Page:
Eight-bit machines often had a hard time with arcade conversions, so a ZX Spectrum port of 16-bit monster Final Fight could never meet FatNicK’s over-inflated expectations… could it?
By 1991, the ZX Spectrum was in a funny place. Already outmoded by the introduction of 16-bit computers in 1987, the aged 8-bit micro also had to contend with strong sales of games consoles from Sega, Nintendo and Atari.
Yet while cartridges and control pads might have been the future, sales of 8-bit micro computer software were remarkable. He might have taken the world of the Sega Mega Drive by storm, but even the mighty Sonic the Hedgehog was left floundering when put up against budget 8-bit titans like Dizzy.
With sales staying strong, the Spectrum continued to receive ports of the latest arcade games well into the 90s. This posed several technical challenges: back in 1982, the hardware in the Spectrum could already have been described as budget-conscious, but by 1992 it was practically prehistoric. Its simple Z80 processor and 15-colour display were completely unsuitable for the recreation of gameplay experiences designed for multiple CPUS, displays that could handle thousands of colours, and sound setups that featured fancy FM music and oodles of sampled sound effects.
By 1991, successful Spectrum arcade conversions required either a virtuoso level of programming ingenuity, or the decision to leave for a large chunk of the content from the original arcade on the cutting room floor.
Beat ’em up
Any port in a storm
You might think punters like me were idiots for buying these patently unsuitable ports, but you’d be surprised at the number of them that managed to hold their own. I’ve already spoke about the brilliance of Speccy Chase HQ before, and this was joined by the likes of Rainbow Islands, Midnight Resistance and R-Type to create a canon of perfect, age-defying ports.
But even outside this elite list, there were plenty of less remarkable ports that were perfectly acceptable games, so long as you didn’t mind the monochrome graphics. Arcade games may have become increasingly complicated, but Spectrum programmers were able to compensate by deploying increasingly clever techniques to get the most out of the hardware.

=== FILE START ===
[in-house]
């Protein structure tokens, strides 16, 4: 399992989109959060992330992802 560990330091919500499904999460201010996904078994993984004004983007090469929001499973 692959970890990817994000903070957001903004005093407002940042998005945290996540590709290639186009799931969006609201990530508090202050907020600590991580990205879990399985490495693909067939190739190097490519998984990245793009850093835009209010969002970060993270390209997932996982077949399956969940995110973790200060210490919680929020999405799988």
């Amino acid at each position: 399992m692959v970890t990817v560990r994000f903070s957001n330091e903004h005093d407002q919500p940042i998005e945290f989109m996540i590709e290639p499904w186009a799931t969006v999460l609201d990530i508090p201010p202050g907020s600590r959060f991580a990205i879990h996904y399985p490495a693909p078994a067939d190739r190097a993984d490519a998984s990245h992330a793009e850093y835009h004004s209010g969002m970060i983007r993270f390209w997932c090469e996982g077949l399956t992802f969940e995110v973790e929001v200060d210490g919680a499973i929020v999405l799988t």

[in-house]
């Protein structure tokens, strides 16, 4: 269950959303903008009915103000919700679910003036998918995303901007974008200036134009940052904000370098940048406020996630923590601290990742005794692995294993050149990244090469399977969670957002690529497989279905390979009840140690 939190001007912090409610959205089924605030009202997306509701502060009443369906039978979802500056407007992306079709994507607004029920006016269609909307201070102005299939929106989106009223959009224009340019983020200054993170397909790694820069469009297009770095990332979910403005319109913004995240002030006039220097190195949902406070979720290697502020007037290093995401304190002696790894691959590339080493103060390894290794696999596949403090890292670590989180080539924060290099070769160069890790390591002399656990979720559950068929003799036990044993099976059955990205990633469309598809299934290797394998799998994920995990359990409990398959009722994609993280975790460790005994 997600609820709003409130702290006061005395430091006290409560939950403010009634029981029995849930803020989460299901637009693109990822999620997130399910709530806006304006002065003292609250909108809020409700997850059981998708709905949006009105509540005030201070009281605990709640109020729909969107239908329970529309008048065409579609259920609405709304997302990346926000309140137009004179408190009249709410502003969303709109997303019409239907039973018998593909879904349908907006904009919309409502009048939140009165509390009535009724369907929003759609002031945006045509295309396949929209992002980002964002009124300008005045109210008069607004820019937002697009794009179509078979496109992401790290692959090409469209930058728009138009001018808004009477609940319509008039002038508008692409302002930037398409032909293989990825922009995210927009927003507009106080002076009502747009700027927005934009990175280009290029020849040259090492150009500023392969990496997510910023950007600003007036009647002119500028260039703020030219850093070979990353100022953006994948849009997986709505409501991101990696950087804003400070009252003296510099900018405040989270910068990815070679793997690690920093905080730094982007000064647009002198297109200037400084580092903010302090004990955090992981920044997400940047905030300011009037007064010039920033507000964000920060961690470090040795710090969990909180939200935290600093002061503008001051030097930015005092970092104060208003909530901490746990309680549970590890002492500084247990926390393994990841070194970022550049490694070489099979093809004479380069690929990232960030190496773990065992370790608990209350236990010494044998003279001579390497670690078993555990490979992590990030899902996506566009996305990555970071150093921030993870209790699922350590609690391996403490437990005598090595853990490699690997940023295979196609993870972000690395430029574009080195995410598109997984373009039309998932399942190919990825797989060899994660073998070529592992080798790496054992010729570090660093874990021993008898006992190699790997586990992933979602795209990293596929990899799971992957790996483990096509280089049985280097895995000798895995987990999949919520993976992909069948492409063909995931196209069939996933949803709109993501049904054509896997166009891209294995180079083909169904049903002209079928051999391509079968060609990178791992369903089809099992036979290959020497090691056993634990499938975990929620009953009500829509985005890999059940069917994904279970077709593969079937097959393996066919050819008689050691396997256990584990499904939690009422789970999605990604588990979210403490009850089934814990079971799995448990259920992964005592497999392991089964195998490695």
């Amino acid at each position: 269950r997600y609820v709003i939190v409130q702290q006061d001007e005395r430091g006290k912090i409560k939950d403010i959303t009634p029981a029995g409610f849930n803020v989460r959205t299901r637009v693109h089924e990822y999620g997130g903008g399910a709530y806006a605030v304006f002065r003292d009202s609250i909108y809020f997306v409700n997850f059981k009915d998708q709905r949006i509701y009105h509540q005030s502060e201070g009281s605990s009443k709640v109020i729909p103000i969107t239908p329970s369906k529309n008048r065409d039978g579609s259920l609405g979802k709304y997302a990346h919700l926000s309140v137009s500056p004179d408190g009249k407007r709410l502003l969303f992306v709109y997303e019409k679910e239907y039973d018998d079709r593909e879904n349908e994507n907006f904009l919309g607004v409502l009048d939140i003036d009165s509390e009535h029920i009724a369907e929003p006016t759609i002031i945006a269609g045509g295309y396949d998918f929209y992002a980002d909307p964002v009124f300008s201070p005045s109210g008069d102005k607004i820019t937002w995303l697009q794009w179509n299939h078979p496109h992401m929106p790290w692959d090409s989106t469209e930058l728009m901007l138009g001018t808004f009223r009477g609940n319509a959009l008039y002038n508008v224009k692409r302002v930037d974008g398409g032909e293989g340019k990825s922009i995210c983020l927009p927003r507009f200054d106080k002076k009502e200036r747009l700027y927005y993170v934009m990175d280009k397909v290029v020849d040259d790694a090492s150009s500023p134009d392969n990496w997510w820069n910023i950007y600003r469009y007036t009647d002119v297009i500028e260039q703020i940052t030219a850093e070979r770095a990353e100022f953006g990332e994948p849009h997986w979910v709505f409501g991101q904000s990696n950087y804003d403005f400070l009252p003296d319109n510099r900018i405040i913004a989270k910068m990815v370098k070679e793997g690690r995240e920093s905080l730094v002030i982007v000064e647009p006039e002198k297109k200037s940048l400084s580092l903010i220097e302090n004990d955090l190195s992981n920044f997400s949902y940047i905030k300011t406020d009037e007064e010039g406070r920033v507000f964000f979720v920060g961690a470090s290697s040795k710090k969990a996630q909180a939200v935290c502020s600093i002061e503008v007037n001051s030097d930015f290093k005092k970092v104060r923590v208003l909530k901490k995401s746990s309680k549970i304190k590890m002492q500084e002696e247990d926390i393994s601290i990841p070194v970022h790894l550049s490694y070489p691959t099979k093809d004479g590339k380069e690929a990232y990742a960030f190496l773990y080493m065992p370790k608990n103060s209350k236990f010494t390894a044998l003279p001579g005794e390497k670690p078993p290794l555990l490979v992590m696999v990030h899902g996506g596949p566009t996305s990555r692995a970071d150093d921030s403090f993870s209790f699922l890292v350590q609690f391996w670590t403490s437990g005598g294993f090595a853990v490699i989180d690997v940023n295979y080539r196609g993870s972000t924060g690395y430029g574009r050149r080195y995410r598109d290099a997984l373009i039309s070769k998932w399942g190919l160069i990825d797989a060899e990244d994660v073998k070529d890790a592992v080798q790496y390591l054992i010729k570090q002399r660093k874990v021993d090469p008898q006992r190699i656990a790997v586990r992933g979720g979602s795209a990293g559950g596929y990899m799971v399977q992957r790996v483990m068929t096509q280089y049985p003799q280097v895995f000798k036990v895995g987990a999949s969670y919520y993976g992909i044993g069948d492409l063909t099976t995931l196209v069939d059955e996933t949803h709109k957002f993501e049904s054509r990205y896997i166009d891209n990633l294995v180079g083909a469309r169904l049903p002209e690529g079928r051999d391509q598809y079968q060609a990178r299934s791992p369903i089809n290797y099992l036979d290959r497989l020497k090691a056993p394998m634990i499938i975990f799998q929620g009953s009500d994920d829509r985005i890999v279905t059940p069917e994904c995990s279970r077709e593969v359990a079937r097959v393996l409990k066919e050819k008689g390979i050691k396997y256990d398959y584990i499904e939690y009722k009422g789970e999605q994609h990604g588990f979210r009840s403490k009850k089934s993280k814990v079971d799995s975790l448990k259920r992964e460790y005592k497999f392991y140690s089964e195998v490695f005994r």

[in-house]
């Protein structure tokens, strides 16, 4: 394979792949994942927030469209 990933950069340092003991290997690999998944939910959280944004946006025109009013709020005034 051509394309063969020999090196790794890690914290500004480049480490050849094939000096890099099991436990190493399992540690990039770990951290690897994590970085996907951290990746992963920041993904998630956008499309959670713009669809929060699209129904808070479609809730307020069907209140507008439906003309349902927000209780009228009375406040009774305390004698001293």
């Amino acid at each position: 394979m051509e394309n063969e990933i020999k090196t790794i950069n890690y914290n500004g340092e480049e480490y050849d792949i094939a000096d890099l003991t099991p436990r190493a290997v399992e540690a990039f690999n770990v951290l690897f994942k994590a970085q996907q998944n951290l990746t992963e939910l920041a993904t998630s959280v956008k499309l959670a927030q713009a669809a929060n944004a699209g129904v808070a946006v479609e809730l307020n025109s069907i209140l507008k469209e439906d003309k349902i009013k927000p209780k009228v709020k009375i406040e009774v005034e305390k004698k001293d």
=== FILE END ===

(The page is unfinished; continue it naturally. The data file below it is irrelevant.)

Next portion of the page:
Consequently, as I stood in my local Electronics Boutique in early 1992, I had no way of knowing whether or not the tape I was about to purchase – my last ever in a full-price cardboard box, I believe – could deliver on its substantial promise: a home version of impressive Capcom brawler Final Fight.
By 1992, I was already well acquainted with the original Final Fight arcade machine. With games today all looking so incredibly impressive, I sometimes wonder if any of them have the kind of raw visceral impact on my daughter that arcade machines like Final Fight had on me.
It wasn’t that arcade manufacturers weren’t innovative, or failing to coming up with novel gameplay ideas to keep their titles fresh, but the intricacies of gameplay almost always played second fiddle to the physical impact of the arcade machine itself: the titanic size of the sprites, the ridiculous levels of fluidity and detail, and the boominess of the thuds emitting from the over-worked speaker made the likes of Final Fight feel like more than just a game.
I was seriously taken with Final Fight at the time, and part of me would’ve killed for a Spectrum or Master System port. At the same time, however, I knew it couldn’t possibly be anywhere near the same experience. The recent Spectrum port of the Teenage Mutant Hero Turtles arcade game (which also ported to the SNES) captured a lot of the gameplay details correctly, but without the animated intro, FM rendition of the theme tune, or sampled “Cowabunga!”, it just wasn’t the same experience. As much as the likes of Midnight Resistance gave me hope, those huge sprites seemed like a technical achievement too far.
R tape loading error, 0:1
As I got home and put the tape in the machine, my heart was instantly broken.
Though human ears can’t discern the exact nature of the data being transferred from tape player to Spectrum, the patterns used to transmit are perfectly recognisable: generally a pilot tone (red and blue borders accompanied by a “dooooooo-ip” sound) followed by the data itself (a longer pulse of alternating thin yellow and blue-lines in the borders accompanied by a “ksshhhhhh” sound.) When I heard the familiar “ksshhhhh” sound but saw thick red and blue border colours scrolling down the screen, I knew something had gone terribly wrong.
Thankfully, dud tapes weren’t as common an experience as some Spectrum retrospectives would suggest. On the rare occasions I encountered them, the two-step process was always the same:
- Reset the machine and try again, feeling slightly manic.